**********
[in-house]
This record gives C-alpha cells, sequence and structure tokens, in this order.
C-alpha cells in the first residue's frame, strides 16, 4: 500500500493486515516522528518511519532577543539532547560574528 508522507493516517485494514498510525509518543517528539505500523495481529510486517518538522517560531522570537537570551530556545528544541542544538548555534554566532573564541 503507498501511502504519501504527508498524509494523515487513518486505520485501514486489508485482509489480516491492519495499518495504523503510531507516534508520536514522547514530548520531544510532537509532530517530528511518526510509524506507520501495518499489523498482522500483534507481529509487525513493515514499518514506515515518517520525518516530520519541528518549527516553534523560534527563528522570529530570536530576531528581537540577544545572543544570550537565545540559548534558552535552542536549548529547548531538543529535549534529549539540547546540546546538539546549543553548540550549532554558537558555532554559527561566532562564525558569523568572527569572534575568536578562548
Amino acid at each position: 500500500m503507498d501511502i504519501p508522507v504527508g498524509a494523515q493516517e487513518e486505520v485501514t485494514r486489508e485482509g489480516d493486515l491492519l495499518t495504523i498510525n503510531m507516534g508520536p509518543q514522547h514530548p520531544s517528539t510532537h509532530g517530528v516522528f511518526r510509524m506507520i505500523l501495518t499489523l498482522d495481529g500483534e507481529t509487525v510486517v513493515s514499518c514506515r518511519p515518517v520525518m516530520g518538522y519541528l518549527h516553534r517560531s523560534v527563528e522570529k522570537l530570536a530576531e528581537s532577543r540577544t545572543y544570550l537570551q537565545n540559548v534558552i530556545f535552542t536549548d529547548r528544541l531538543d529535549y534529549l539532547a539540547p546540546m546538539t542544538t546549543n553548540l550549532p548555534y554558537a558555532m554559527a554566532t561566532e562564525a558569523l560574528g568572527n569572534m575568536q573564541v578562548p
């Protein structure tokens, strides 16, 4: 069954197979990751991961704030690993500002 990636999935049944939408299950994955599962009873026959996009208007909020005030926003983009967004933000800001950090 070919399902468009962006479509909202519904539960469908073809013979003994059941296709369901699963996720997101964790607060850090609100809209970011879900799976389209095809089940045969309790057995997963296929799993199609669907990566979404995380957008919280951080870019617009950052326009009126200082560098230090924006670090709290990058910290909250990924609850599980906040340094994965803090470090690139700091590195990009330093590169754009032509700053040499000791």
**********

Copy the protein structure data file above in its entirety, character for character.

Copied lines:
[in-house]
This record gives C-alpha cells, sequence and structure tokens, in this order.
C-alpha cells in the first residue's frame, strides 16, 4: 500500500493486515516522528518511519532577543539532547560574528 508522507493516517485494514498510525509518543517528539505500523495481529510486517518538522517560531522570537537570551530556545528544541542544538548555534554566532573564541 503507498501511502504519501504527508498524509494523515487513518486505520485501514486489508485482509489480516491492519495499518495504523503510531507516534508520536514522547514530548520531544510532537509532530517530528511518526510509524506507520501495518499489523498482522500483534507481529509487525513493515514499518514506515515518517520525518516530520519541528518549527516553534523560534527563528522570529530570536530576531528581537540577544545572543544570550537565545540559548534558552535552542536549548529547548531538543529535549534529549539540547546540546546538539546549543553548540550549532554558537558555532554559527561566532562564525558569523568572527569572534575568536578562548
Amino acid at each position: 500500500m503507498d501511502i504519501p508522507v504527508g498524509a494523515q493516517e487513518e486505520v485501514t485494514r486489508e485482509g489480516d493486515l491492519l495499518t495504523i498510525n503510531m507516534g508520536p509518543q514522547h514530548p520531544s517528539t510532537h509532530g517530528v516522528f511518526r510509524m506507520i505500523l501495518t499489523l498482522d495481529g500483534e507481529t509487525v510486517v513493515s514499518c514506515r518511519p515518517v520525518m516530520g518538522y519541528l518549527h516553534r517560531s523560534v527563528e522570529k522570537l530570536a530576531e528581537s532577543r540577544t545572543y544570550l537570551q537565545n540559548v534558552i530556545f535552542t536549548d529547548r528544541l531538543d529535549y534529549l539532547a539540547p546540546m546538539t542544538t546549543n553548540l550549532p548555534y554558537a558555532m554559527a554566532t561566532e562564525a558569523l560574528g568572527n569572534m575568536q573564541v578562548p
């Protein structure tokens, strides 16, 4: 069954197979990751991961704030690993500002 990636999935049944939408299950994955599962009873026959996009208007909020005030926003983009967004933000800001950090 070919399902468009962006479509909202519904539960469908073809013979003994059941296709369901699963996720997101964790607060850090609100809209970011879900799976389209095809089940045969309790057995997963296929799993199609669907990566979404995380957008919280951080870019617009950052326009009126200082560098230090924006670090709290990058910290909250990924609850599980906040340094994965803090470090690139700091590195990009330093590169754009032509700053040499000791």